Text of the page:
After justice, cautionary story remains

By Mark Chiarelli

Cade Belisle/Daily Collegian
Cade Belisle/Daily Collegian

Three years ago, four men arrived at the University of Massachusetts, encountered a female student that they knew and repeatedly raped her as she faded in and out of consciousness, incapacitated after a lengthy night of drinking alcohol and smoking marijuana.

Emmanuel Bile, Justin King, Adam Liccardi and Caleb Womack are all guilty of raping the woman. According to her testimony in three separate trials, the men, who were not UMass students, arrived at her dorm without her permission, raped her, then left her in her room, alone and bleeding.

Liccardi then returned hours later and raped her again.

The first three men to stand trial – Bile, King and Liccardi – were all found guilty by respective juries. Bile is now serving an eight to 10 year prison sentence, while King and Liccardi are serving eight to 12 years. The fourth man, Womack, agreed to a plea deal Monday in Hampshire Superior Court, taking reduced charges in exchange for his admission of guilt. He will spend the next five years in the House of Corrections, and the following 10 years on probation.

Those are the facts of the case. The legal process, at least in criminal court, is now over, after three years. Some UMass students and recent arrivals to campus may have missed this story, while others may have forgotten it ever happened. Barring appeals from any of the four men, the case is now over.

But something horrible remains.

These men are now locked away, and while there is nothing that will ever make what they did better, “justice” has been delivered – at least legally. But what remains is the horrific idea that something like this could happen on a college campus – our campus – and three years later, there’s a pervading idea that the campus environment still isn’t as safe as it should be.

All four men arrived on campus in October 2012 in search of a party – any party. When they couldn’t find one, they found their way to the woman’s dorm, convincing a stranger to sign them into the Southwest Residential Area dormitory as guests. They walked up to the woman’s room, found it was unlocked and entered. They waited for her to arrive, which she did later with two friends. She was already intoxicated after drinking heavily at a dorm room party earlier that night.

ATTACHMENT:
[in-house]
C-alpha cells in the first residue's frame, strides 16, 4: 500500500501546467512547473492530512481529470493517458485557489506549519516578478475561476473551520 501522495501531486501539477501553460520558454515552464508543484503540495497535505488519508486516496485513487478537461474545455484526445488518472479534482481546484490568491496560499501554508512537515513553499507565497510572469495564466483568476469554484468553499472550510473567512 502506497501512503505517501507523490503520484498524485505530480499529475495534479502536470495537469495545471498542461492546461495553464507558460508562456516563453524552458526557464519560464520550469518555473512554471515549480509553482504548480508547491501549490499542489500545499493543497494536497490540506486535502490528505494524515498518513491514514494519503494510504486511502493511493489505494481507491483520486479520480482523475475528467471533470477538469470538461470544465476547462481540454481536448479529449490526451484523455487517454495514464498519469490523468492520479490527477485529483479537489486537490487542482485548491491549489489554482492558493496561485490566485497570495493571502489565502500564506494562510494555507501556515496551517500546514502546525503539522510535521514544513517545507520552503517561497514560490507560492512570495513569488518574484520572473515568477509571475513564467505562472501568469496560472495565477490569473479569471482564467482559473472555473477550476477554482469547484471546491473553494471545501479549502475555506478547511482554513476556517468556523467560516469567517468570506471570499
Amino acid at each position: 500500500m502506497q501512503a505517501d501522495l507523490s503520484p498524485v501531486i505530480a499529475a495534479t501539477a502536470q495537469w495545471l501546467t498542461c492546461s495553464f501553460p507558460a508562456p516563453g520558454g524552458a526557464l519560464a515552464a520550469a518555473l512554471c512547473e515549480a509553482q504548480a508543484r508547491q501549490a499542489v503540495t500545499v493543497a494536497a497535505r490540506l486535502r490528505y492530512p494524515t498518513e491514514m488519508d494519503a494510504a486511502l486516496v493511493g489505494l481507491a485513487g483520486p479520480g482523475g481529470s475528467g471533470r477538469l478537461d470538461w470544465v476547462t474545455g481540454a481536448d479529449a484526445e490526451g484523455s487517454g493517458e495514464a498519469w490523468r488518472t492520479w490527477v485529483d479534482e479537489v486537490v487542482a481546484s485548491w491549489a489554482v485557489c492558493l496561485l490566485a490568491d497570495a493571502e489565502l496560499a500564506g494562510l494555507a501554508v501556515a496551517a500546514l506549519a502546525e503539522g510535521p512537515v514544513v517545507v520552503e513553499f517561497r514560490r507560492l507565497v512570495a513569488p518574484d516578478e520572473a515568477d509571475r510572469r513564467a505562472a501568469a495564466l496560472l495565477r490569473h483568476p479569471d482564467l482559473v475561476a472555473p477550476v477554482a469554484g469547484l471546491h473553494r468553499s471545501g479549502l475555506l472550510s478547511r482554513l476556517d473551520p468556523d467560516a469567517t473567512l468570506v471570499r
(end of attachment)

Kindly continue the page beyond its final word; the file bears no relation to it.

The night progressed, and the woman began to remember less, according to her testimony in the first three trials. At some point, her friends left. Shortly after, the men turned the lights off. The woman said she couldn’t move and couldn’t tell them to stop. These men violated her trust.

It’s a devastating story, and a nightmare that happened here. It was real, and it shined a bright light on the paper-thin security that once existed at our residence halls. And while it’s important to note that each account of sexual assault should be addressed individually, the topic of sexual assault on college campuses has affected institutions nationwide as more victims come forward. It’s prompted an assessment of practices at schools such as Columbia University and prompted a bevy of Title IX lawsuits and investigations.

UMass – one of 55 institutions facing investigation over handling of sexual abuse complaints, according to the Associated Press – is no different, as the University says it has improved its student conduct code and improved its handling of sexual violence on campus. It also made sweeping changes to its residential security as well, overhauling the sign-in system, changing guest policies and spending nearly $2 million on security improvements.

These are necessary, yet reactionary changes. They were needed, but there is still much to be done.

Sexual assault on college campuses is a sensitive topic, but one that must be confronted.  More awareness must be brought to this troubling trend. Institutions must continue to implement policies that offer resources to victims of sexual violence, and communities must feel comfortable speaking out and addressing this issue.

Groups on campus at UMass, such as the Coalition to End Rape Culture, continue to raise awareness of this issue daily, but some students undoubtedly still feel fear on campus.

The woman in the 2012 gang rape recently filed civil lawsuits against the four men, as well as UMass and both the security monitor and resident assistant on duty the night of the rape. The story, and the painful memories, will be revisited again.

During witness testimony of Liccardi’s trial, the third of the four separate trials, UMass Police Department detective Derek Napoli took the stand. Napoli wrote the initial criminal complaint in this case, and testified to his involvement in the investigation. Napoli, who said he oversees the department’s investigation into sexual assault complaints, said that within three months of assuming that role, he investigated 10 sexual assault complaints.

This case was one of the few instances in which the woman was brave enough to come forward publicly.  Many more instances of sexual violence on college campuses will go unreported and undocumented.

It’s an epidemic that we, as a campus community, must not forget.

We must remember this story – and all its devastating aspects – as we continue to provide a safer environment for students and combat sexual violence on campus.

Mark Chiarelli is the Collegian editor-in-chief. He can be reached at [email protected].